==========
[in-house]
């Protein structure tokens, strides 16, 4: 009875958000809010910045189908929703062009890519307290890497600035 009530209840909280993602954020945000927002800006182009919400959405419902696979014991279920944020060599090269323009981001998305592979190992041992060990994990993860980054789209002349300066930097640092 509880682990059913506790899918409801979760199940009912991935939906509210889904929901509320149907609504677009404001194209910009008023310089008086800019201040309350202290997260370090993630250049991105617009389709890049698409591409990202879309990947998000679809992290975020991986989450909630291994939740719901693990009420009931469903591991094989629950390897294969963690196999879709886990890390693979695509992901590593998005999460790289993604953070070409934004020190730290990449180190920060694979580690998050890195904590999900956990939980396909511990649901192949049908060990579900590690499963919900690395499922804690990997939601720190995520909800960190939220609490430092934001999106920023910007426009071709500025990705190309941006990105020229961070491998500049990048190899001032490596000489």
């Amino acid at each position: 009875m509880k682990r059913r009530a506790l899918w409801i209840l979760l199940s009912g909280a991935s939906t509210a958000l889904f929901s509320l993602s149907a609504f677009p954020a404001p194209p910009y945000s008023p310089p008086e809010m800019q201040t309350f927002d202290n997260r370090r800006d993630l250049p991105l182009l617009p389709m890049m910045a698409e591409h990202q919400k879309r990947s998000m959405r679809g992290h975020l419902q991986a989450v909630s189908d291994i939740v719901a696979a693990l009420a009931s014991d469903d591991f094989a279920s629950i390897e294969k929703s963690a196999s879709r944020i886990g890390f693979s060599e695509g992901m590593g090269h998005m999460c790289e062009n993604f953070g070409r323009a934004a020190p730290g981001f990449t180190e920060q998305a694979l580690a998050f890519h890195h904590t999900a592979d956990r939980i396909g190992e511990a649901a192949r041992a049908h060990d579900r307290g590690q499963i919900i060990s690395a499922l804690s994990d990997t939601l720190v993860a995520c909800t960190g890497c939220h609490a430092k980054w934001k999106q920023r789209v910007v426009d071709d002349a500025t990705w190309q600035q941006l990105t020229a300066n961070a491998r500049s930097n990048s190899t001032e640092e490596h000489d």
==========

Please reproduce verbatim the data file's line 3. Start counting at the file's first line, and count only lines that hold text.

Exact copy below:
């Amino acid at each position: 009875m509880k682990r059913r009530a506790l899918w409801i209840l979760l199940s009912g909280a991935s939906t509210a958000l889904f929901s509320l993602s149907a609504f677009p954020a404001p194209p910009y945000s008023p310089p008086e809010m800019q201040t309350f927002d202290n997260r370090r800006d993630l250049p991105l182009l617009p389709m890049m910045a698409e591409h990202q919400k879309r990947s998000m959405r679809g992290h975020l419902q991986a989450v909630s189908d291994i939740v719901a696979a693990l009420a009931s014991d469903d591991f094989a279920s629950i390897e294969k929703s963690a196999s879709r944020i886990g890390f693979s060599e695509g992901m590593g090269h998005m999460c790289e062009n993604f953070g070409r323009a934004a020190p730290g981001f990449t180190e920060q998305a694979l580690a998050f890519h890195h904590t999900a592979d956990r939980i396909g190992e511990a649901a192949r041992a049908h060990d579900r307290g590690q499963i919900i060990s690395a499922l804690s994990d990997t939601l720190v993860a995520c909800t960190g890497c939220h609490a430092k980054w934001k999106q920023r789209v910007v426009d071709d002349a500025t990705w190309q600035q941006l990105t020229a300066n961070a491998r500049s930097n990048s190899t001032e640092e490596h000489d």